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The talk of a broadband music tax is quite old, at least here in Europe.  It goes back to the Fall of 2006.

As I mentioned back then, it also isn’t a new thing.  Many of us already pay something akin to a music tax in the form of a “rights tax” on reproduction media such as blank cassettes and blank CDs.  There isn’t any difference between a blank CD and a blank Flash drive–both store data.

I think the discussion should be about

  • standardising the rules (eg, should all blank media have a rights tax?). [NB: I’m ok if the answer is that there is no rights tax on any blank media]
  • discussing how this tax would go to *artists* (instead of the bureaucratic music companies and opaque rights collecting agencies that keep the money for years and, when they finally distribute the money, have allocation rules that are biased towards “mega acts”).

I want quality music to persist.  I want to pay for it.  I just want it to be fairly priced (eg, how ridiculous is it that a a legal download has the same cost as a physical single) and fairly distributed (eg, to the hands of musicians).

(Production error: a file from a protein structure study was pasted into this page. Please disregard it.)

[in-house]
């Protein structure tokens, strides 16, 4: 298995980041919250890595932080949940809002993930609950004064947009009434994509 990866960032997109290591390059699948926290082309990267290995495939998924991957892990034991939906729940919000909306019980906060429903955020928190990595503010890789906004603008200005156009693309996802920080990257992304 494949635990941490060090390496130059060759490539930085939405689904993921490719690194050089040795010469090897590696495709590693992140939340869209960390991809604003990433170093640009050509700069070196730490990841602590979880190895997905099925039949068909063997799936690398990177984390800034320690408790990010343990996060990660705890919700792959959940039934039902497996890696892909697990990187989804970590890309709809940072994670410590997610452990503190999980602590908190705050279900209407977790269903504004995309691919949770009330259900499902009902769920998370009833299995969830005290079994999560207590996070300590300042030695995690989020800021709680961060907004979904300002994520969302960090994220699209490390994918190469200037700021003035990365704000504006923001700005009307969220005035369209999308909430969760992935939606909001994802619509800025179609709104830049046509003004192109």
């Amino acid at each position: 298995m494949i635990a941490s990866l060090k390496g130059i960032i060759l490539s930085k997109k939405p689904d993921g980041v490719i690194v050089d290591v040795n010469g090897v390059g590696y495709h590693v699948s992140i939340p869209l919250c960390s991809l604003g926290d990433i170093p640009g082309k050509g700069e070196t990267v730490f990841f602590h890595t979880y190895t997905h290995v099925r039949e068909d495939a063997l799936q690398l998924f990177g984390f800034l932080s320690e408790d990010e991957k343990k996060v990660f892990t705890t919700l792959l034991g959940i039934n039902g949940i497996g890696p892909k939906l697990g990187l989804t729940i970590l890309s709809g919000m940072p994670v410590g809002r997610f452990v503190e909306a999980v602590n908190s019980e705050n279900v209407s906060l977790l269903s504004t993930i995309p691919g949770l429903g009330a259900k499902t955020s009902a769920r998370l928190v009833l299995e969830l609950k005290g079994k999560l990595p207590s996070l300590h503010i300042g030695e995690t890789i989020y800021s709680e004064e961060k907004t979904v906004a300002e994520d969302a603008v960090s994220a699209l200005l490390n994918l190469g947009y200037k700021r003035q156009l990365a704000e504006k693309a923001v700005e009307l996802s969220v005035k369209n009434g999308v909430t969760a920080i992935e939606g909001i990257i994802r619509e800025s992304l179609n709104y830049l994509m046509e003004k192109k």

What I don’t like about this debate is that the music labels are leading it.  After all, in their dying days the are surely just trying to protect their interests and not those of the artists, those of the music.

The discussion of a music tax should be used to open the debate on how to build a new music industry, not protect the old one; one where the (smaller) artists have a lot more rights and keep more of the revenues.


Clue Score = How well an industry has embraced the potential of the Internet.
– Press (newspapers and magazines) A+
– Movie (Hollywood) B
– TV (broadcaster) B-
– Radio C
– Music F

I have been helping media companies think through and execute their media strategies since 1998.